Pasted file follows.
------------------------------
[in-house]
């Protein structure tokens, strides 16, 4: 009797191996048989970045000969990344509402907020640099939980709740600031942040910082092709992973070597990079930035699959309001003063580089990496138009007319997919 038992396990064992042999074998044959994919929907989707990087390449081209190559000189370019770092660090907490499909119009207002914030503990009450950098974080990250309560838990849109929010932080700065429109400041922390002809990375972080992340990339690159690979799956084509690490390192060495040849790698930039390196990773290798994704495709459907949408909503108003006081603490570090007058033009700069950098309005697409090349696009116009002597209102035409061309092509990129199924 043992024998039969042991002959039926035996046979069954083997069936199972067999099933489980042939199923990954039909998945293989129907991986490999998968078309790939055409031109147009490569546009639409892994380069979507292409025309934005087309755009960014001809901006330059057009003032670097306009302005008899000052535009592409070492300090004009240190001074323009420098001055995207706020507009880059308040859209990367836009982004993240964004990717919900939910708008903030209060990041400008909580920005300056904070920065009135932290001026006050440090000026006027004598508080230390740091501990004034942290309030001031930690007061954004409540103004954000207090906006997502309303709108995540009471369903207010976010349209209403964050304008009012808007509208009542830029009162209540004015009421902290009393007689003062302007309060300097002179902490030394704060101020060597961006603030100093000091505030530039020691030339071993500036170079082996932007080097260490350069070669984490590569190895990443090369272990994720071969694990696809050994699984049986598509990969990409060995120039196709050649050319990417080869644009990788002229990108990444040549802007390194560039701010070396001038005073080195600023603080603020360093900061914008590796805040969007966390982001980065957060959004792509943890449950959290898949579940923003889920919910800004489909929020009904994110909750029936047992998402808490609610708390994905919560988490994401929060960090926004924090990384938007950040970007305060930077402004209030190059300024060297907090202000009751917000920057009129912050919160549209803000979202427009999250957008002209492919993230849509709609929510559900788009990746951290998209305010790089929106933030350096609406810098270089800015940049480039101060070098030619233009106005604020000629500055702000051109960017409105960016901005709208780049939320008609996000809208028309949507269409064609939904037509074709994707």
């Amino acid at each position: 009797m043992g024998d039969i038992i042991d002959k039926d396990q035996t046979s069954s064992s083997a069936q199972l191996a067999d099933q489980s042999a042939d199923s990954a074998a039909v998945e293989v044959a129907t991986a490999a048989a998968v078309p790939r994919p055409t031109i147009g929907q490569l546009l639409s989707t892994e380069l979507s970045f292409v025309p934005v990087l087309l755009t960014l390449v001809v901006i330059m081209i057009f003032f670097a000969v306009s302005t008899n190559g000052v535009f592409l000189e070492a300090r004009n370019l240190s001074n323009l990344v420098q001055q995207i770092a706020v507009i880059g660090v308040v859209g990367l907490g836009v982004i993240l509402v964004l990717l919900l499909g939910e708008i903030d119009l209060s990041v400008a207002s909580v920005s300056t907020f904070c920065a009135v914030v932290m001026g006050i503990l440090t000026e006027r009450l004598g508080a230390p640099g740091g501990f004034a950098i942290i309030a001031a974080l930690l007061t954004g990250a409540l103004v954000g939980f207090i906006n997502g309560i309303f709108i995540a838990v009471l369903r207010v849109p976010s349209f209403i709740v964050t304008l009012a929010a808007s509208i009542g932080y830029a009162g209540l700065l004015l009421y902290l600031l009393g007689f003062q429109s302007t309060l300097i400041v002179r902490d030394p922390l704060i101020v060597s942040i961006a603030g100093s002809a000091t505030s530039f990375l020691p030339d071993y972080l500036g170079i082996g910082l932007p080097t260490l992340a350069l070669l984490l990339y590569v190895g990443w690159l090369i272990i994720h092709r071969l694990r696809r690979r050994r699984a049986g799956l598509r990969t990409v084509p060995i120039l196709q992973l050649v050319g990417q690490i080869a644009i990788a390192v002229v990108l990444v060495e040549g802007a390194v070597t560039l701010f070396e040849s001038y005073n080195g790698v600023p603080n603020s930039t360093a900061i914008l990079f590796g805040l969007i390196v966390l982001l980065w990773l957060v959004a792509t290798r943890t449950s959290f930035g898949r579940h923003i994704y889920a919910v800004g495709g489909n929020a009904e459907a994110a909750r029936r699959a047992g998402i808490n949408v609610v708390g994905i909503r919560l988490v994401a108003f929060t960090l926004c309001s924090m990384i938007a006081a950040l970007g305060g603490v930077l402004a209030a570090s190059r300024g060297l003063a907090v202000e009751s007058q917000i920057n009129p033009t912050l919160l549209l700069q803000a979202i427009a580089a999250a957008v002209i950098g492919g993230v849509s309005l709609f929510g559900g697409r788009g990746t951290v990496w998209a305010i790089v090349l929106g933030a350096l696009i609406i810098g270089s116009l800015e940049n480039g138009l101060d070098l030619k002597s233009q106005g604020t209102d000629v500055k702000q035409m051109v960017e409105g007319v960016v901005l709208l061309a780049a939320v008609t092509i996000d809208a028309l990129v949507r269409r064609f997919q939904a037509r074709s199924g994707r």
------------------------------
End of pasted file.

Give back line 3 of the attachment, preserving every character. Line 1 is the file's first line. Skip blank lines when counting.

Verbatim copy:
């Amino acid at each position: 009797m043992g024998d039969i038992i042991d002959k039926d396990q035996t046979s069954s064992s083997a069936q199972l191996a067999d099933q489980s042999a042939d199923s990954a074998a039909v998945e293989v044959a129907t991986a490999a048989a998968v078309p790939r994919p055409t031109i147009g929907q490569l546009l639409s989707t892994e380069l979507s970045f292409v025309p934005v990087l087309l755009t960014l390449v001809v901006i330059m081209i057009f003032f670097a000969v306009s302005t008899n190559g000052v535009f592409l000189e070492a300090r004009n370019l240190s001074n323009l990344v420098q001055q995207i770092a706020v507009i880059g660090v308040v859209g990367l907490g836009v982004i993240l509402v964004l990717l919900l499909g939910e708008i903030d119009l209060s990041v400008a207002s909580v920005s300056t907020f904070c920065a009135v914030v932290m001026g006050i503990l440090t000026e006027r009450l004598g508080a230390p640099g740091g501990f004034a950098i942290i309030a001031a974080l930690l007061t954004g990250a409540l103004v954000g939980f207090i906006n997502g309560i309303f709108i995540a838990v009471l369903r207010v849109p976010s349209f209403i709740v964050t304008l009012a929010a808007s509208i009542g932080y830029a009162g209540l700065l004015l009421y902290l600031l009393g007689f003062q429109s302007t309060l300097i400041v002179r902490d030394p922390l704060i101020v060597s942040i961006a603030g100093s002809a000091t505030s530039f990375l020691p030339d071993y972080l500036g170079i082996g910082l932007p080097t260490l992340a350069l070669l984490l990339y590569v190895g990443w690159l090369i272990i994720h092709r071969l694990r696809r690979r050994r699984a049986g799956l598509r990969t990409v084509p060995i120039l196709q992973l050649v050319g990417q690490i080869a644009i990788a390192v002229v990108l990444v060495e040549g802007a390194v070597t560039l701010f070396e040849s001038y005073n080195g790698v600023p603080n603020s930039t360093a900061i914008l990079f590796g805040l969007i390196v966390l982001l980065w990773l957060v959004a792509t290798r943890t449950s959290f930035g898949r579940h923003i994704y889920a919910v800004g495709g489909n929020a009904e459907a994110a909750r029936r699959a047992g998402i808490n949408v609610v708390g994905i909503r919560l988490v994401a108003f929060t960090l926004c309001s924090m990384i938007a006081a950040l970007g305060g603490v930077l402004a209030a570090s190059r300024g060297l003063a907090v202000e009751s007058q917000i920057n009129p033009t912050l919160l549209l700069q803000a979202i427009a580089a999250a957008v002209i950098g492919g993230v849509s309005l709609f929510g559900g697409r788009g990746t951290v990496w998209a305010i790089v090349l929106g933030a350096l696009i609406i810098g270089s116009l800015e940049n480039g138009l101060d070098l030619k002597s233009q106005g604020t209102d000629v500055k702000q035409m051109v960017e409105g007319v960016v901005l709208l061309a780049a939320v008609t092509i996000d809208a028309l990129v949507r269409r064609f997919q939904a037509r074709s199924g994707r």